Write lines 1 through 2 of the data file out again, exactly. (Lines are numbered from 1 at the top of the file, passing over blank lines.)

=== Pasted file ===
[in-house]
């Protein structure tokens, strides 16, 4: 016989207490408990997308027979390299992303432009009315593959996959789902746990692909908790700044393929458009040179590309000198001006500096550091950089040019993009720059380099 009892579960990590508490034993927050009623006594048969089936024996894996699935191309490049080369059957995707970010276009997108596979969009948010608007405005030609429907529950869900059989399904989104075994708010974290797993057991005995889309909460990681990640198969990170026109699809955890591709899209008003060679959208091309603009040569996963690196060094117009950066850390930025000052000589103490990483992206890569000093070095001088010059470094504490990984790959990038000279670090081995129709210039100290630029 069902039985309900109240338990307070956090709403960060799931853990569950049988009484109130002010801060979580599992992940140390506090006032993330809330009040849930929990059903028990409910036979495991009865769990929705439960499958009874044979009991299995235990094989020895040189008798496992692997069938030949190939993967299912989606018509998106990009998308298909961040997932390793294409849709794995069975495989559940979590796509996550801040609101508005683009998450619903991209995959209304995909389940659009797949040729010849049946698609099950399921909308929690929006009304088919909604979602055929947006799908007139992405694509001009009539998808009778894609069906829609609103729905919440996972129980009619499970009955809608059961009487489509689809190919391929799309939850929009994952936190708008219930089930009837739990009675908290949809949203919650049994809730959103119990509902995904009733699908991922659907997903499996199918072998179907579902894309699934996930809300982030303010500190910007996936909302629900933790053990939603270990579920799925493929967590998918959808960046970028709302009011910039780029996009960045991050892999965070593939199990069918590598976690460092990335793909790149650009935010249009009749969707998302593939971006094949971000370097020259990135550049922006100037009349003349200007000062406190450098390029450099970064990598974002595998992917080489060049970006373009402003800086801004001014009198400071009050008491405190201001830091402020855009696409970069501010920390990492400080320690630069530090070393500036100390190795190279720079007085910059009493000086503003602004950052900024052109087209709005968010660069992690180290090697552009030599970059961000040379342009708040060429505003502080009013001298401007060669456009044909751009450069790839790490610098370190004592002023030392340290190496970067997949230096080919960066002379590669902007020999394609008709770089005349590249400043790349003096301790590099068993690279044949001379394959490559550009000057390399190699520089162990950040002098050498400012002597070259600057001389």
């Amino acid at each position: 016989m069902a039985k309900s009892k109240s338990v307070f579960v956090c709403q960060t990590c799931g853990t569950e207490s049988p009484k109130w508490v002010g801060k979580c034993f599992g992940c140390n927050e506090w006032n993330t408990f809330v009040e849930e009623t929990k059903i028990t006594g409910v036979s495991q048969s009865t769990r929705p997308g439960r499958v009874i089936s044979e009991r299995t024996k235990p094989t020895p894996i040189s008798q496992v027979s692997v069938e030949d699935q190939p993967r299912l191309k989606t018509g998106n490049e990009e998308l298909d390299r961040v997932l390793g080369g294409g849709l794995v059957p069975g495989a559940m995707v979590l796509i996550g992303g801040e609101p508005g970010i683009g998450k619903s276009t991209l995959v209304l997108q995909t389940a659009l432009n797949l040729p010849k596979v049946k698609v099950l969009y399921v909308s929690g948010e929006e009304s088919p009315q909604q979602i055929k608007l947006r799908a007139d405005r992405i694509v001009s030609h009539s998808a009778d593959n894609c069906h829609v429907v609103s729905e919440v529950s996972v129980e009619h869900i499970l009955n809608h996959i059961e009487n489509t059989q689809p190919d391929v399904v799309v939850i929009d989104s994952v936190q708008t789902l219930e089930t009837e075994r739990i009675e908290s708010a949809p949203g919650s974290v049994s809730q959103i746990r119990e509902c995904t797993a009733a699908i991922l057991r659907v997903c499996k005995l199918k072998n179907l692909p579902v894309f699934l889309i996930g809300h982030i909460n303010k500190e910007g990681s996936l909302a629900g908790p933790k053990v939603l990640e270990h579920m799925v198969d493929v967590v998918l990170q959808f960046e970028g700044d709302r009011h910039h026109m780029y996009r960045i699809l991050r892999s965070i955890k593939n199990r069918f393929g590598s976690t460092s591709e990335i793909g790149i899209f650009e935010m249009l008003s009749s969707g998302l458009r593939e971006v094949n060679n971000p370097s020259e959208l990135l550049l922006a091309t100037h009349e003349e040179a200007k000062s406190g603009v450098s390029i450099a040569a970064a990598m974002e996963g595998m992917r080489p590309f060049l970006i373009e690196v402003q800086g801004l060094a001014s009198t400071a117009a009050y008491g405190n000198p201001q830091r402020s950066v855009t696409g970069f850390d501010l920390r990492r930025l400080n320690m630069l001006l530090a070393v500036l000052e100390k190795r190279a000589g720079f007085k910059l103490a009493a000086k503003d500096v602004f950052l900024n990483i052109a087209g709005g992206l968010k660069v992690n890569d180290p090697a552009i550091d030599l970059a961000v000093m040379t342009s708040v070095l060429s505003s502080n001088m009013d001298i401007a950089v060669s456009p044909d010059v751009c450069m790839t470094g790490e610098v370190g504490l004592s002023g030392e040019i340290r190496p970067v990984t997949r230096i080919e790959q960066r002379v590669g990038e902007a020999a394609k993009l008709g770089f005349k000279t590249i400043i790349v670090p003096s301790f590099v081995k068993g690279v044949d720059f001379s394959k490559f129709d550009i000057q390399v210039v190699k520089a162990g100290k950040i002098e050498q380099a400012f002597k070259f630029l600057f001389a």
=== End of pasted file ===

[in-house]
């Protein structure tokens, strides 16, 4: 016989207490408990997308027979390299992303432009009315593959996959789902746990692909908790700044393929458009040179590309000198001006500096550091950089040019993009720059380099 009892579960990590508490034993927050009623006594048969089936024996894996699935191309490049080369059957995707970010276009997108596979969009948010608007405005030609429907529950869900059989399904989104075994708010974290797993057991005995889309909460990681990640198969990170026109699809955890591709899209008003060679959208091309603009040569996963690196060094117009950066850390930025000052000589103490990483992206890569000093070095001088010059470094504490990984790959990038000279670090081995129709210039100290630029 069902039985309900109240338990307070956090709403960060799931853990569950049988009484109130002010801060979580599992992940140390506090006032993330809330009040849930929990059903028990409910036979495991009865769990929705439960499958009874044979009991299995235990094989020895040189008798496992692997069938030949190939993967299912989606018509998106990009998308298909961040997932390793294409849709794995069975495989559940979590796509996550801040609101508005683009998450619903991209995959209304995909389940659009797949040729010849049946698609099950399921909308929690929006009304088919909604979602055929947006799908007139992405694509001009009539998808009778894609069906829609609103729905919440996972129980009619499970009955809608059961009487489509689809190919391929799309939850929009994952936190708008219930089930009837739990009675908290949809949203919650049994809730959103119990509902995904009733699908991922659907997903499996199918072998179907579902894309699934996930809300982030303010500190910007996936909302629900933790053990939603270990579920799925493929967590998918959808960046970028709302009011910039780029996009960045991050892999965070593939199990069918590598976690460092990335793909790149650009935010249009009749969707998302593939971006094949971000370097020259990135550049922006100037009349003349200007000062406190450098390029450099970064990598974002595998992917080489060049970006373009402003800086801004001014009198400071009050008491405190201001830091402020855009696409970069501010920390990492400080320690630069530090070393500036100390190795190279720079007085910059009493000086503003602004950052900024052109087209709005968010660069992690180290090697552009030599970059961000040379342009708040060429505003502080009013001298401007060669456009044909751009450069790839790490610098370190004592002023030392340290190496970067997949230096080919960066002379590669902007020999394609008709770089005349590249400043790349003096301790590099068993690279044949001379394959490559550009000057390399190699520089162990950040002098050498400012002597070259600057001389």